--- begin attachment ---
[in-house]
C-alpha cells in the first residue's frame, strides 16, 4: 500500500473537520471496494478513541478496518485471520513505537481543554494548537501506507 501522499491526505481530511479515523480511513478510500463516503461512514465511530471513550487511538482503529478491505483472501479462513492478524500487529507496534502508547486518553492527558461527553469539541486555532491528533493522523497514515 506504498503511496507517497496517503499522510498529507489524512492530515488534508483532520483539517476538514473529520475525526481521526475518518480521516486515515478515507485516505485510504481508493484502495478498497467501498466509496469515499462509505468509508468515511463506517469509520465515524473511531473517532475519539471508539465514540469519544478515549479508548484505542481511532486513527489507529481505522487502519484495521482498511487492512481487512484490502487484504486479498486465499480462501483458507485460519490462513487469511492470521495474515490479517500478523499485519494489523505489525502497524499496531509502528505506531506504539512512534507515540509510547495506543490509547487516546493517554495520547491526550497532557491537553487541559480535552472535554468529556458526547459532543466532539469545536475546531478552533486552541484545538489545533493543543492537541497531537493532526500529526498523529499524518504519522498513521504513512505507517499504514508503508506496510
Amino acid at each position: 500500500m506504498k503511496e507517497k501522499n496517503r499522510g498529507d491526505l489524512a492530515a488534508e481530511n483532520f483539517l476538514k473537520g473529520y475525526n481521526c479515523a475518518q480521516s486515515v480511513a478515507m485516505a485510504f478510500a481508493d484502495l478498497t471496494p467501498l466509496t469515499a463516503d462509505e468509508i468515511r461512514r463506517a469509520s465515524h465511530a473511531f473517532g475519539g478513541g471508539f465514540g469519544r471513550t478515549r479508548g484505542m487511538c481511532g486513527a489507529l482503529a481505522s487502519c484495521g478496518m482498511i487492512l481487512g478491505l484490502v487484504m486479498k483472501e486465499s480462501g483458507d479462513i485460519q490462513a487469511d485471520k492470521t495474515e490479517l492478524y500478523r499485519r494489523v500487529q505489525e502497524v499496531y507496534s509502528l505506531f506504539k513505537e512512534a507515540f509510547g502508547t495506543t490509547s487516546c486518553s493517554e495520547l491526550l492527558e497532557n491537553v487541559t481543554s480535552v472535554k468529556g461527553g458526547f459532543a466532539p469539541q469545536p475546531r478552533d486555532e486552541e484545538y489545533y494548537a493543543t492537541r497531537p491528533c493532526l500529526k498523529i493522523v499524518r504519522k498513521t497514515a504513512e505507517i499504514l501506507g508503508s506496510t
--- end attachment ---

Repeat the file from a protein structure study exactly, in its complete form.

[in-house]
C-alpha cells in the first residue's frame, strides 16, 4: 500500500473537520471496494478513541478496518485471520513505537481543554494548537501506507 501522499491526505481530511479515523480511513478510500463516503461512514465511530471513550487511538482503529478491505483472501479462513492478524500487529507496534502508547486518553492527558461527553469539541486555532491528533493522523497514515 506504498503511496507517497496517503499522510498529507489524512492530515488534508483532520483539517476538514473529520475525526481521526475518518480521516486515515478515507485516505485510504481508493484502495478498497467501498466509496469515499462509505468509508468515511463506517469509520465515524473511531473517532475519539471508539465514540469519544478515549479508548484505542481511532486513527489507529481505522487502519484495521482498511487492512481487512484490502487484504486479498486465499480462501483458507485460519490462513487469511492470521495474515490479517500478523499485519494489523505489525502497524499496531509502528505506531506504539512512534507515540509510547495506543490509547487516546493517554495520547491526550497532557491537553487541559480535552472535554468529556458526547459532543466532539469545536475546531478552533486552541484545538489545533493543543492537541497531537493532526500529526498523529499524518504519522498513521504513512505507517499504514508503508506496510
Amino acid at each position: 500500500m506504498k503511496e507517497k501522499n496517503r499522510g498529507d491526505l489524512a492530515a488534508e481530511n483532520f483539517l476538514k473537520g473529520y475525526n481521526c479515523a475518518q480521516s486515515v480511513a478515507m485516505a485510504f478510500a481508493d484502495l478498497t471496494p467501498l466509496t469515499a463516503d462509505e468509508i468515511r461512514r463506517a469509520s465515524h465511530a473511531f473517532g475519539g478513541g471508539f465514540g469519544r471513550t478515549r479508548g484505542m487511538c481511532g486513527a489507529l482503529a481505522s487502519c484495521g478496518m482498511i487492512l481487512g478491505l484490502v487484504m486479498k483472501e486465499s480462501g483458507d479462513i485460519q490462513a487469511d485471520k492470521t495474515e490479517l492478524y500478523r499485519r494489523v500487529q505489525e502497524v499496531y507496534s509502528l505506531f506504539k513505537e512512534a507515540f509510547g502508547t495506543t490509547s487516546c486518553s493517554e495520547l491526550l492527558e497532557n491537553v487541559t481543554s480535552v472535554k468529556g461527553g458526547f459532543a466532539p469539541q469545536p475546531r478552533d486555532e486552541e484545538y489545533y494548537a493543543t492537541r497531537p491528533c493532526l500529526k498523529i493522523v499524518r504519522k498513521t497514515a504513512e505507517i499504514l501506507g508503508s506496510t